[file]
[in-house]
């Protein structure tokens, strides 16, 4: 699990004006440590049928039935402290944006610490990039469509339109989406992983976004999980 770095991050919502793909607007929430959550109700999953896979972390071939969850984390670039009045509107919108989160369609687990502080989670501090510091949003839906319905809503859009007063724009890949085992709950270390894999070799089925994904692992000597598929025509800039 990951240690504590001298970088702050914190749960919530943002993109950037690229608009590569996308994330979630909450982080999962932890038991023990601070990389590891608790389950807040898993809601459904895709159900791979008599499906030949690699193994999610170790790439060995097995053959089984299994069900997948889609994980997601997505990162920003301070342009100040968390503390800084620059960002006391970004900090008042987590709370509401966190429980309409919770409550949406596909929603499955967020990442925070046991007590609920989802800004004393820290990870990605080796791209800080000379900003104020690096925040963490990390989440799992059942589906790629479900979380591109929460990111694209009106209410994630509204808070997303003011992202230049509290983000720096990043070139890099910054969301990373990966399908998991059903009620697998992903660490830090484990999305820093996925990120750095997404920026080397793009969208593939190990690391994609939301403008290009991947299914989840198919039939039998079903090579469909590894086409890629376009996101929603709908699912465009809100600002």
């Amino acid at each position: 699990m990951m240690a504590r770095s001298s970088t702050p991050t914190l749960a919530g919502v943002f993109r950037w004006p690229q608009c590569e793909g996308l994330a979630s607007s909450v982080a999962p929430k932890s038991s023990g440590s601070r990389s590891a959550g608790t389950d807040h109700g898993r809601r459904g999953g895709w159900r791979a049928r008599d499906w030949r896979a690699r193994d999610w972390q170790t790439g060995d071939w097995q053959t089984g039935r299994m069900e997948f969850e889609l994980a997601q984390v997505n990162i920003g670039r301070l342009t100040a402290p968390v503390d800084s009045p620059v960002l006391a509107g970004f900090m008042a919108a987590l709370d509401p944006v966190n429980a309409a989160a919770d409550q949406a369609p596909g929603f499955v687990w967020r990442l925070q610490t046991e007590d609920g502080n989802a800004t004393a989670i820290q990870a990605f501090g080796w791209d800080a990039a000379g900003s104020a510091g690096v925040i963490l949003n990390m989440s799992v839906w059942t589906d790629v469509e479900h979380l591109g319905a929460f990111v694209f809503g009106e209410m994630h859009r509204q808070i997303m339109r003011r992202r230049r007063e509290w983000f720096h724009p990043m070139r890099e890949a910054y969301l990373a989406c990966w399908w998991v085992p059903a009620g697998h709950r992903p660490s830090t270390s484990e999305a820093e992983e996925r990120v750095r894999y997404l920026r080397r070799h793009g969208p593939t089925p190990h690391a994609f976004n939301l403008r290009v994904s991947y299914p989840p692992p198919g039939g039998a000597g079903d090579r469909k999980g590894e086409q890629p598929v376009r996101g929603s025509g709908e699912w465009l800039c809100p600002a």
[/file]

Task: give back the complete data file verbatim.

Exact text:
[in-house]
């Protein structure tokens, strides 16, 4: 699990004006440590049928039935402290944006610490990039469509339109989406992983976004999980 770095991050919502793909607007929430959550109700999953896979972390071939969850984390670039009045509107919108989160369609687990502080989670501090510091949003839906319905809503859009007063724009890949085992709950270390894999070799089925994904692992000597598929025509800039 990951240690504590001298970088702050914190749960919530943002993109950037690229608009590569996308994330979630909450982080999962932890038991023990601070990389590891608790389950807040898993809601459904895709159900791979008599499906030949690699193994999610170790790439060995097995053959089984299994069900997948889609994980997601997505990162920003301070342009100040968390503390800084620059960002006391970004900090008042987590709370509401966190429980309409919770409550949406596909929603499955967020990442925070046991007590609920989802800004004393820290990870990605080796791209800080000379900003104020690096925040963490990390989440799992059942589906790629479900979380591109929460990111694209009106209410994630509204808070997303003011992202230049509290983000720096990043070139890099910054969301990373990966399908998991059903009620697998992903660490830090484990999305820093996925990120750095997404920026080397793009969208593939190990690391994609939301403008290009991947299914989840198919039939039998079903090579469909590894086409890629376009996101929603709908699912465009809100600002």
């Amino acid at each position: 699990m990951m240690a504590r770095s001298s970088t702050p991050t914190l749960a919530g919502v943002f993109r950037w004006p690229q608009c590569e793909g996308l994330a979630s607007s909450v982080a999962p929430k932890s038991s023990g440590s601070r990389s590891a959550g608790t389950d807040h109700g898993r809601r459904g999953g895709w159900r791979a049928r008599d499906w030949r896979a690699r193994d999610w972390q170790t790439g060995d071939w097995q053959t089984g039935r299994m069900e997948f969850e889609l994980a997601q984390v997505n990162i920003g670039r301070l342009t100040a402290p968390v503390d800084s009045p620059v960002l006391a509107g970004f900090m008042a919108a987590l709370d509401p944006v966190n429980a309409a989160a919770d409550q949406a369609p596909g929603f499955v687990w967020r990442l925070q610490t046991e007590d609920g502080n989802a800004t004393a989670i820290q990870a990605f501090g080796w791209d800080a990039a000379g900003s104020a510091g690096v925040i963490l949003n990390m989440s799992v839906w059942t589906d790629v469509e479900h979380l591109g319905a929460f990111v694209f809503g009106e209410m994630h859009r509204q808070i997303m339109r003011r992202r230049r007063e509290w983000f720096h724009p990043m070139r890099e890949a910054y969301l990373a989406c990966w399908w998991v085992p059903a009620g697998h709950r992903p660490s830090t270390s484990e999305a820093e992983e996925r990120v750095r894999y997404l920026r080397r070799h793009g969208p593939t089925p190990h690391a994609f976004n939301l403008r290009v994904s991947y299914p989840p692992p198919g039939g039998a000597g079903d090579r469909k999980g590894e086409q890629p598929v376009r996101g929603s025509g709908e699912w465009l800039c809100p600002a």